In both cases, i.e. both when the liquid monomer phase is obtained by condensation out of a gaseous phase and when the liquid monomer phase is obtained by melting a crystalline phase (from the crystals), it is normally obtained free of solids on visual inspection (i.e. when viewed with the naked human eye). The liquid monomer phase typically comprises free-radical polymerization inhibitors (inhibitors for suppressing undesired free-radical polymerization), which are regularly metered in in the course of its generation and/or as the completion of such a generation. In the case of generation by melting a crystalline phase, the polymerization inhibitor system may also already be present in the crystalline phase.

In principle, however, a liquid monomer phase which is an intermediate or pure product and contains the respective monomer at ≧90% by weight or ≧95% by weight can also be withdrawn from a separation column (a rectification column for example) below the feed point into the separation column (into the rectification column for example) of the mixture to be separated in a separation column (in a rectification column for example). For example, such a removal can also take place from the bottom region of the separation column (a rectification column for example). This will be the case for example when the monomer (acrylic acid for example) is absorbed from a product gas mixture of its production (for example acrylic acid) from the product gas mixture of a heterogeneously catalyzed partial gas phase oxidation of a C3 precursor of acrylic acid (for example propylene, propane, glycerol, acrolein) with a liquid (for example water or aqueous solutions in the case of acrylic acid) which under standard conditions (25° C., 1 bar) boils at a lower boiling point than the monomer (acrylic acid for example) and the more volatile absorption liquid is subsequently separated rectificatively (if appropriate with the aid of an azeotropic entraining agent) from the absorbate (although frequently a liquid monomer phase described at the beginning remains behind).

The liquid monomer phases obtainable as described, being an intermediate or pure product, are normally fed to a storage vessel. If the liquid monomer phase by virtue of its process of production contains undissolved, visually visible polymer (the monomers relevant according to the present invention are all known to be prone, in an undesirable manner, to free-radical polymerization; the latter can be induced for example by light, temperature and/or impurities and is not completely avoidable even by the addition of inhibitors capable of suppressing such free-radical polymerizations to a certain extent; the production of the liquid monomer phases normally takes place in the presence of such polymerization inhibitors, which is why the liquid monomer phases generally contain such as a consequence of their process of production), it is generally separated off before the liquid monomer phase is transferred into the storage vessel. Such removal of undissolved solids is simple to accomplish by filtration by means of filters of appropriate mesh size.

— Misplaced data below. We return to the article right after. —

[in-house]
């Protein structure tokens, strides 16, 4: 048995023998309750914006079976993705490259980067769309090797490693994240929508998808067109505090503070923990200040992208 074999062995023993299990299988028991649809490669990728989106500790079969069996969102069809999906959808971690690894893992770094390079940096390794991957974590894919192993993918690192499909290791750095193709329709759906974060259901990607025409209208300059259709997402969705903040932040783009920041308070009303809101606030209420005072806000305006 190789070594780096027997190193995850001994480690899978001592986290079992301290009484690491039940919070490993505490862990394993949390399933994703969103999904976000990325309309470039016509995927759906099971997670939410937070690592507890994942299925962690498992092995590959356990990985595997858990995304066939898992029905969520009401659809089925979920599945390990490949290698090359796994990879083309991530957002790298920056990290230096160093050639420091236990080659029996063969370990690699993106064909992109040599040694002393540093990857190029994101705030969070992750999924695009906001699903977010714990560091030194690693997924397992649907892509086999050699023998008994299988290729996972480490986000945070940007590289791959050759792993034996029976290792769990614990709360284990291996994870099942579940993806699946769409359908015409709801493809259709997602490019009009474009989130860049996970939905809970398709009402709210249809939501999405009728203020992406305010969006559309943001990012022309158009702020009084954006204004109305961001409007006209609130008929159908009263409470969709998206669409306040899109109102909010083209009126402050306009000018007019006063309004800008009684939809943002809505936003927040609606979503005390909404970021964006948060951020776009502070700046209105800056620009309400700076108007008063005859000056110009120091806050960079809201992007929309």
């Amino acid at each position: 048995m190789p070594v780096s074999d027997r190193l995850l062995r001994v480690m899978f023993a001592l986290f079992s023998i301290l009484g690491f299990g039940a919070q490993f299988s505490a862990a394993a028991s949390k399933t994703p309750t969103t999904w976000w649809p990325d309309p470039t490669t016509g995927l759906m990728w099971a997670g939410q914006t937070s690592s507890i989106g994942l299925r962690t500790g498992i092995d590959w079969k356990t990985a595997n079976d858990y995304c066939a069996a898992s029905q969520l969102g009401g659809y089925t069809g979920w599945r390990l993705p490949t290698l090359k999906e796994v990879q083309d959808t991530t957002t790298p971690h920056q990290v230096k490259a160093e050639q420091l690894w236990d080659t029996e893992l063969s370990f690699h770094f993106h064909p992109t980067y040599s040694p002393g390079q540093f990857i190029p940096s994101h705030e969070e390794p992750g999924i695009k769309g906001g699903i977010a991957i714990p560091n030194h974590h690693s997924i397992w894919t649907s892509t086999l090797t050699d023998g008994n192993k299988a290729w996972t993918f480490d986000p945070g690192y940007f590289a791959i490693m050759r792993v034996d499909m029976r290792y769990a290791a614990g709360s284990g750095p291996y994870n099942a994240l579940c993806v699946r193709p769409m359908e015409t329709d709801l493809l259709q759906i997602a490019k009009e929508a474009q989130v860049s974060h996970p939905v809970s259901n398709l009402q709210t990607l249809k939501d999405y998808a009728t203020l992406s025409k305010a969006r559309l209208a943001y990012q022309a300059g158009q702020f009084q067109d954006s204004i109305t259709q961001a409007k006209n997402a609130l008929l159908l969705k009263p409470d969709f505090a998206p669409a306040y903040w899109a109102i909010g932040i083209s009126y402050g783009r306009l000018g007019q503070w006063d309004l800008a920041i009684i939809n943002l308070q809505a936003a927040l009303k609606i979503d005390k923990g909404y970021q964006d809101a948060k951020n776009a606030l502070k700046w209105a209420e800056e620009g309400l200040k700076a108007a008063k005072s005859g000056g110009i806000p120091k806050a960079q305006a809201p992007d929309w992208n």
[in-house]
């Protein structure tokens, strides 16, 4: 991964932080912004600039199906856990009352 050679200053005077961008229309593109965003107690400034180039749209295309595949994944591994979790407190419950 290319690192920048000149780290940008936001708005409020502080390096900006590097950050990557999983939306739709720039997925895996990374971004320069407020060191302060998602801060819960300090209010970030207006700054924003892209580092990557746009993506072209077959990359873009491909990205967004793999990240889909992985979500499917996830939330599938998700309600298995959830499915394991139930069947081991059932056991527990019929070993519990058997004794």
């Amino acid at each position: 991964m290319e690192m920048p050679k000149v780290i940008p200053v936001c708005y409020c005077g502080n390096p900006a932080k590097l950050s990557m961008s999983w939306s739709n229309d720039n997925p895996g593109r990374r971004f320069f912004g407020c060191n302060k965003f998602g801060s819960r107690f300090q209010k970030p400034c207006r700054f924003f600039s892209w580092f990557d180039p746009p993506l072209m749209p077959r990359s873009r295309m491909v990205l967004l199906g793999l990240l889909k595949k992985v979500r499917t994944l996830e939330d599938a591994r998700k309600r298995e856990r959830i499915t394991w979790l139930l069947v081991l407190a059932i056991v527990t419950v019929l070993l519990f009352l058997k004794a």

Typically, such storage vessels are also referred to as a tank or else as a storage tank. The internal volume of a storage tank (which is typically at rest) occupiable by a liquid phase is generally from 100 m3 to 10 000 m3, frequently from 200 m3 to 1000 m3 and characteristically 500 m3 (cf., for example, Research Disclosure Database Number 513001, published in January 2007). For the purpose of maintaining the desired storage temperature, a storage tank generally has an apparatus with the aid of which (for example continuously) a portion of the stored liquid monomer phase is or can be withdrawn, conducted through a heat exchanger and then recycled into the storage tank (the process according to the invention can then also be carried out in such a way that the separating operation according to the invention is carried out in the abovementioned withdrawal and/or recycling (for example through filters correspondingly installed in the pipes (for example continuously).

Since the aforementioned polymerization inhibitor systems display their full action normally only in the presence of molecular oxygen (which in turn itself is an inhibitor), the liquid monomer phases are typically stored under a gas atmosphere comprising molecular oxygen (cf., for example, WO 2005/049 543 and U.S. Pat. No. 6,910,511). In other words, the internal volume of the storage tank occupiable by a fluid phase is filled only partly by the liquid monomer phase stored in the storage tank, and the remaining occupiable internal volume of the storage vessel is occupied by a gas phase comprising molecular oxygen. With the aid of mixing apparatus, it is generally ensured that the liquid monomer phase does not become depleted of the molecular oxygen dissolved therein.